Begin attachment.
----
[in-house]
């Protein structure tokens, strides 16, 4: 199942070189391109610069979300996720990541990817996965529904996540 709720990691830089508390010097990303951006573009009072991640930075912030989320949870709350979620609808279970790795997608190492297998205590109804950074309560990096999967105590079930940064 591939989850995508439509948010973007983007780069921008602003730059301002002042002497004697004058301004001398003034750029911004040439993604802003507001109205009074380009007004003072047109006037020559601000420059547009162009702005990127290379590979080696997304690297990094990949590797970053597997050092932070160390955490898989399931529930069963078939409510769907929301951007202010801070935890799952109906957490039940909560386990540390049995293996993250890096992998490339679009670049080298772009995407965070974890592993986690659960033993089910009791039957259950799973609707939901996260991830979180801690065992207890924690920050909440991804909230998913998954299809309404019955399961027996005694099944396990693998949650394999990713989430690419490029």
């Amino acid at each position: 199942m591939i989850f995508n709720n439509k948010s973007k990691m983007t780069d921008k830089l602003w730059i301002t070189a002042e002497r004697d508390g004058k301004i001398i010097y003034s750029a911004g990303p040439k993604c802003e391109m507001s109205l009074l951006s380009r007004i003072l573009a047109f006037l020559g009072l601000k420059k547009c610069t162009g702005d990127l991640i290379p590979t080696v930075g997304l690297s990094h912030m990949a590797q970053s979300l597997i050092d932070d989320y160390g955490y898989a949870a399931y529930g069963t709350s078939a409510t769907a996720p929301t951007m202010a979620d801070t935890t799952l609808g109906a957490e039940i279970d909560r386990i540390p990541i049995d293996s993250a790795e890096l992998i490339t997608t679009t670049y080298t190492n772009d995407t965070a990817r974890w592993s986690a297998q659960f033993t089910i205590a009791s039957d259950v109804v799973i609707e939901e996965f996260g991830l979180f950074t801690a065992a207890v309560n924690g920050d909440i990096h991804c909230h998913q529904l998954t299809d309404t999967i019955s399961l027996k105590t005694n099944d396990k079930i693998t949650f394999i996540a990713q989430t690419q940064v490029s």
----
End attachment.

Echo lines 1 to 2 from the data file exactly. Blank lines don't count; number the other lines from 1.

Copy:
[in-house]
């Protein structure tokens, strides 16, 4: 199942070189391109610069979300996720990541990817996965529904996540 709720990691830089508390010097990303951006573009009072991640930075912030989320949870709350979620609808279970790795997608190492297998205590109804950074309560990096999967105590079930940064 591939989850995508439509948010973007983007780069921008602003730059301002002042002497004697004058301004001398003034750029911004040439993604802003507001109205009074380009007004003072047109006037020559601000420059547009162009702005990127290379590979080696997304690297990094990949590797970053597997050092932070160390955490898989399931529930069963078939409510769907929301951007202010801070935890799952109906957490039940909560386990540390049995293996993250890096992998490339679009670049080298772009995407965070974890592993986690659960033993089910009791039957259950799973609707939901996260991830979180801690065992207890924690920050909440991804909230998913998954299809309404019955399961027996005694099944396990693998949650394999990713989430690419490029």